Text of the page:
Tracks of the Week #138

Tracks of the Week #138

Welcome to this week’s round-up of great new music we’ve been enjoying here at God is in the TV. As the lockdown restrictions are gradually eased, the weather starts to behave itself and the prospect of live music returning becomes increasingly likely, things seem to be on the up (fingers and toes very much crossed). We hope this latest Tracks of the Week provides a decent soundtrack to the new freedoms you may (or may not) be enjoying. As ever, you can keep up with our Tracks of the Week over on our dedicated Spotify playlist.

Anorak Patch – Blue Jeans

Why we love it: ‘Blue Jeans’, the follow up to Anorak Patch‘s second single ‘Irate’, furthers the argument that this is a band well worth keeping an eye on. For their latest effort, the band build on the impressive musicianship of previous singles, blending a unique take on the current post-punk revival with the desert rock sounds of acts like Queens of the Stone Age and the spoken word of Kae Tempest. Although Anorak Patch are still in their teens (the drummer is only 13!), they’ve already built up some impressive achievements, picking up fans across the BBC and recently earning a spot on the BBC 6 Music playlist. Check out ‘Blue Jeans’ below.

Spud Cannon – Juno 

Why we love it: ‘Juno’ is the first single taken from Spud Cannon‘s forthcoming LP Good Kids Make Bad Apples. Capturing all the excitement and angst of a teenage night out, the band’s new single is an indie-pop gem, refreshingly uplifting in these often confusing times. The album was recorded after a particularly stressful period of touring that, according to the band, nearly broke them apart for good. Through the record, the group delve deep into their relationships and the sense of pure fun that drew them together in the first instance. Good Kids Make Bad Apples will be released on the 9th of July via Good Eye Records.

Akira Kosemura – The Eighth Day

Why we love it: Both mournful and reflective, ‘The Eighth Day‘ evokes a sense of nostalgia and melancholy that has been all too familiar for many over the last year. The piece is taken from Akira Kosemura‘s forthcoming album of piano compositions, 88 Keys.  Due to the coronavirus restrictions at the time, Kosemura was forced to postpone the projects he was working on, leading him to return to the piano and begin composing the pieces that make up the album. Listening to 88 Keys, it is immediately clear how Kosemura sought solace in music and creativity through a year like no other. That sense of tranquillity washes over you as you listen through the record, as though Kosemura has transported you to his place of inner peace.

Man Like Nells – MAMA

Why we love it: MAMA’ is a truly unique mix of influences, ranging from Afrobeat to hip-hop and jazz. The track celebrates Man Like Nells’ heritage, in particular the Central African Republic, and black culture in general, focusing on the understanding of his ancestry from the perspective of a black European. The video to the track invites you to discover the Central African Republic’s history, monuments and lifestyle. From a personal perspective, the song explores the notion of identity and how one’s heritage informs so much of how we see ourselves. Man Like Nell‘s self-produced EP Rooted, from which ‘MAMA’ is taken, is available right now. We’d urge you to check it out.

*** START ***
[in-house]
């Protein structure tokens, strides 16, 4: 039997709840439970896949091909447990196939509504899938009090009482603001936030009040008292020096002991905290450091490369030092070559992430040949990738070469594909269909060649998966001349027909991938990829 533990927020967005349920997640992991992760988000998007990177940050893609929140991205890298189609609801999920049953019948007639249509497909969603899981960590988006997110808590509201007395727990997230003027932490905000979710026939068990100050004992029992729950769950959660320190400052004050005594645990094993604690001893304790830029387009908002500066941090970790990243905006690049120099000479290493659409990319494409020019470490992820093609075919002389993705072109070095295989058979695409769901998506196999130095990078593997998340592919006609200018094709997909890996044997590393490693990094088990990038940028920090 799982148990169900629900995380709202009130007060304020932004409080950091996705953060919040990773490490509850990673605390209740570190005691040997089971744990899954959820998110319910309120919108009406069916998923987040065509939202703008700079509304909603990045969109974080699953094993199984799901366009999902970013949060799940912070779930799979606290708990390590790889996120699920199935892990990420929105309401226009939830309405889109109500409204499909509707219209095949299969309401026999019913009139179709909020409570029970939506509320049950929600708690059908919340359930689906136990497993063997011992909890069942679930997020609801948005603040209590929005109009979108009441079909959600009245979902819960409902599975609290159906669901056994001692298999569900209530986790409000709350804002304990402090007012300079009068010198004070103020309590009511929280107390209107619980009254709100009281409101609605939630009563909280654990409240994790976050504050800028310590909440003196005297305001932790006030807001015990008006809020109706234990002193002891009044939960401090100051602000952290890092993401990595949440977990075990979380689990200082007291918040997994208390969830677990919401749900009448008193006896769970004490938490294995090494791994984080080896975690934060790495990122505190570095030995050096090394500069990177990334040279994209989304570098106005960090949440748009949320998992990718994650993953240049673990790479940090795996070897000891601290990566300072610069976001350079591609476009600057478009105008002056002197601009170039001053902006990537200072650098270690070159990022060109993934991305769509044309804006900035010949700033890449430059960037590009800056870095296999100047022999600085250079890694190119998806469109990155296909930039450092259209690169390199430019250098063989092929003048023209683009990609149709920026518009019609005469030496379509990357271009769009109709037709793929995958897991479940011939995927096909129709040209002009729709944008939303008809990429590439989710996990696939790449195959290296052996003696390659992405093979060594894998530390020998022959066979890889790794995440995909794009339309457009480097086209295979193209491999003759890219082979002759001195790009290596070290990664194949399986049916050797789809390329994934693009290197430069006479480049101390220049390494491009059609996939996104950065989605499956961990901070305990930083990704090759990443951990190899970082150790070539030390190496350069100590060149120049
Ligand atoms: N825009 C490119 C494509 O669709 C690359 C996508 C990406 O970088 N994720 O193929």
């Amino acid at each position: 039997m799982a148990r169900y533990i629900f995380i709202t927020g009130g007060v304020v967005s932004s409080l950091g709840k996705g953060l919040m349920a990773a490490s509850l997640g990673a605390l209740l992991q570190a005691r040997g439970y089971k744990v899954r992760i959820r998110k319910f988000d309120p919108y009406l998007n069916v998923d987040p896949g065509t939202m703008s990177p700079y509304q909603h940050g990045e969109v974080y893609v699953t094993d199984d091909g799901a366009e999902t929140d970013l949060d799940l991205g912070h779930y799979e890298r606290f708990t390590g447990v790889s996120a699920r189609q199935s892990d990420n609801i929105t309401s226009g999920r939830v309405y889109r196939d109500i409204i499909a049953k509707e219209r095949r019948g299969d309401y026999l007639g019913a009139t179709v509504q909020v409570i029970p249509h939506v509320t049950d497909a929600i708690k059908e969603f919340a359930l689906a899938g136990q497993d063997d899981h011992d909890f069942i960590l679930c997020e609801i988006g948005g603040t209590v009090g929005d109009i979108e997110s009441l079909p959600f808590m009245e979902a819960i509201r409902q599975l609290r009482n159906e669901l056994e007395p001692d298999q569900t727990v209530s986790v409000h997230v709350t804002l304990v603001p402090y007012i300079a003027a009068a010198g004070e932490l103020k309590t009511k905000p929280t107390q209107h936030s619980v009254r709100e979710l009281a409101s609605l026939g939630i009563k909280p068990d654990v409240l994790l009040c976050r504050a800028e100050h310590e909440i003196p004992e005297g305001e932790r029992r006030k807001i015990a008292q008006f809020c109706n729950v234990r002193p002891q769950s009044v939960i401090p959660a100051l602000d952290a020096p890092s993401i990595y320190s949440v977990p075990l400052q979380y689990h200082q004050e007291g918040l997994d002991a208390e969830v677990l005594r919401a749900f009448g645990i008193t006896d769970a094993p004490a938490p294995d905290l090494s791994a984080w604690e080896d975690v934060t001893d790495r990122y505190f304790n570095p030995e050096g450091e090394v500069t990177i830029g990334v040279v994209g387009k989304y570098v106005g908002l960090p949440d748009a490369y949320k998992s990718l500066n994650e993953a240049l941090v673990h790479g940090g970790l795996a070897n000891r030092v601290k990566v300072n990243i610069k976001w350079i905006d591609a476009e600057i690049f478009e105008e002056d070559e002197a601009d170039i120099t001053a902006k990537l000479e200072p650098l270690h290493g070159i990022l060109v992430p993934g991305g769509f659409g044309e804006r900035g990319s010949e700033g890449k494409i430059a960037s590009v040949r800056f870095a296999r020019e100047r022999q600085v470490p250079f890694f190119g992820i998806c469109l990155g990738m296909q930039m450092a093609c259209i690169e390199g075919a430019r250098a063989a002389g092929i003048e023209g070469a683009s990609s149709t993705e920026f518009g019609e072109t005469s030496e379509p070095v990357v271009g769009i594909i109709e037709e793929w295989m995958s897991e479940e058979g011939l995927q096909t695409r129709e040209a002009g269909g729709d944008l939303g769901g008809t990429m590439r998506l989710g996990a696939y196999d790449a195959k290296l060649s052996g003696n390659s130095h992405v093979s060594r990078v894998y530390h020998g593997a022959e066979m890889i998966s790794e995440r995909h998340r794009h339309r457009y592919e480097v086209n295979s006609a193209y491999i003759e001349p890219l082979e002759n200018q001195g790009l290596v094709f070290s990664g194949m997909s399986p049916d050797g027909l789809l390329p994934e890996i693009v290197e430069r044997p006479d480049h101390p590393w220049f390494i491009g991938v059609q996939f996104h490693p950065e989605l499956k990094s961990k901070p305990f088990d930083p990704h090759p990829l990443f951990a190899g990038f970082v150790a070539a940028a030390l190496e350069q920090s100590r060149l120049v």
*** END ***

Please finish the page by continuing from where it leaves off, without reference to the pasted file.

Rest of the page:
Harry Gardner – Oblivious

Why we love it: Harry Gardner returns with another perfectly crafted pop song in the form of ‘Oblivious’. Over the first few bars, Gardner sounds for all the world like a Southern Bill Ryder-Jones, before the trademark uplift in tone running into the song’s anthemic chorus. The track was written after a coming-to-terms with the end of a toxic relationship. That sense of relief and release is captured in the breezy tonality and danceability of the song. An early contender for this year’s summer anthem? We think it could well be.

Aderyn – Silver Screen

Why we love it: Aderyn knows her way around a tune. With glistening guitars and tumbling percussion, her second single ‘Silver Screen’ is crafty, catchy and filled to the brim with heart. A sketch of growth and relationship melodrama, young South Walian Aderyn possesses an elastic voice that teeters between hopeful and heartbroken, sailing between bittersweet and kickass – Soccer Mommy and Courtney Barnett would surely approve. This nifty hooky chorus trembles wonderfully with a questioning “so where do I stand?” refrain that drops to an infectious “uh oh“. It’s an earworm that burrows its way into your head and you will be singing along for days. Marvellous. (Bill Cummings)

Feeo – end song

Why we love it: Smooth, trippy and soulful ‘end song’ is a track about the end of the world. Lifted from her debut EP feels like we’re getting older doesn’t it, poised for release on June 4th.

end song is about the stretch of time just before the apocalypse. The calm before the storm. Like a waiting room. Everyone sitting around reading magazines, checking their watches. ‘Shouldn’t this have ended by now?’ Looking around the room waiting for God to put his big sandalled foot down and blow us all up.” Reflecting on consumerism and inequality in a dystopic scene not unlike the eeriness of lockdown, Feeo shows off her vivid songwriting skills and hook-laden sound that spirrals somewhere between Arlo Parks and the spirtualism of Erykah Badu. Hypnotic. (Bill Cummings)

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